«With regards to psychosocial factors, the central finding was that the OBD were more likely to engage in sexual risk behaviors (SRBs) than control offspring. Risky sexual behavior may represent a particularly important psychosocial marker of risk among the OBD because it was found independent of having an affective disorder. The OBD also reported less task-focused coping and more distraction-focused coping than controls. Female OBD were more likely to endorse the use of emotion-focused coping than high-risk males and controls. All the above findings, except for high-risk sexual behavior, could be attributed in part to the fact that the OBD have higher rates of affective disorder than the controls. Surprisingly, OBD did not differ from controls on measures of personality. As hypothesized, the OBD were more likely to engage in risky sexual behavior, as indexed by initiating sexual activity before the age of 16, having had at an abortion, or engaging in unprotected sex. In general, adolescent SRBs are thought to be related to deficits in core competencies including positive sense of self (self-efficacy; self-esteem), self-regulatory capacities, decision- making skills, and prosocial connectedness […].» (p. 320)
Daytime Cortisol and Stress Reactivity in the Offspring of Parents with Bipolar Disorder
Référence bibliographique 
Ellenbogen, Mark A., Hodgins, Sheilagh, Walker, Claire-Dominique, Couture, Sophie et Adam, Sebastien. 2006. «Daytime Cortisol and Stress Reactivity in the Offspring of Parents with Bipolar Disorder ». Psychoneuroendocrinology, vol. 31, no 10, p. 1164-1180.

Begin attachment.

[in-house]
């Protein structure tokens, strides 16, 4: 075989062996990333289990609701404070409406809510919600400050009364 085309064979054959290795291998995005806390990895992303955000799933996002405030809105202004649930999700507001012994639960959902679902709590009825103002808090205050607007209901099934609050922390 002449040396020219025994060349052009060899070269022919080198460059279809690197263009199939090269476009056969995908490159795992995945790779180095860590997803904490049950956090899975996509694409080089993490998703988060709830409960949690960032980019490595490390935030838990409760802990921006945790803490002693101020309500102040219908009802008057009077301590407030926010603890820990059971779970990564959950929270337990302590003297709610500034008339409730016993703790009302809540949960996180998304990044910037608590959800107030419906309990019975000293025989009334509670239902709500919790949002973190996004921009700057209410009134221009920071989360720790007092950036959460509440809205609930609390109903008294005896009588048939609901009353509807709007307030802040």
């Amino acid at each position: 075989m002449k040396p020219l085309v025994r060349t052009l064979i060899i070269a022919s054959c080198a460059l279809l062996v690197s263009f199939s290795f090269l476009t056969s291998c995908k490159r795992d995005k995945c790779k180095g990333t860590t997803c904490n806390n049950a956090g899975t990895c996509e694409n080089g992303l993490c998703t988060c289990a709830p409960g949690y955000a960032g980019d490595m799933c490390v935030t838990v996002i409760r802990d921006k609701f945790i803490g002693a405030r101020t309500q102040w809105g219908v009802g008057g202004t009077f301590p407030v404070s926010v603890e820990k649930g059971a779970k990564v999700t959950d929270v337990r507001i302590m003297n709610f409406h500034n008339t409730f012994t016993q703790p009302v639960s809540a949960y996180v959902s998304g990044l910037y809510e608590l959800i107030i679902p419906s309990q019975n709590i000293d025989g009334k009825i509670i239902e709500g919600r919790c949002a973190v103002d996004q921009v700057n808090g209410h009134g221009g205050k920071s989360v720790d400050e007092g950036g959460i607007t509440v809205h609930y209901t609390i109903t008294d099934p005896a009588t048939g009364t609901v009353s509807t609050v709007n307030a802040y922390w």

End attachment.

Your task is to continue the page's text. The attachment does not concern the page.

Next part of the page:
Intentions : « In a pilot study of 20 adolescents, the offspring of parents with BD [bipolar disorder] had higher daytime levels of salivary cortisol than offspring of parents having no mental disorder (NMD, Ellenbogen et al., 2004). The small sample size precludes any definitive conclusions. The present study was undertaken to replicate these results in a larger sample of adolescents and young adults. [...] The second objective of this study was to compare the cortisol response of the offspring of parents with BD and the offspring of parents with NMD to the Trier Social Stress Test (TSST), a validated laboratory-based psychosocial stressor (Kirschbaum and Hellhammer, 1994; Kirschbaum et al., 1995; Buske-Kirschbaum et al., 1997). » (p. 1165) « The third objective was to compare groups on current symptoms and other psychosocial measures, and to determine whether these factors were associated with cortisol levels, as reported in other studies (Pruessner et al., 1999; Pajer et al., 2001). It was hypothesized that the offspring of parents with BD would have more symptoms and lower mood than low-risk offspring, and that these measures would be positively correlated with basal and stress-induced cortisol levels. » (p. 1166)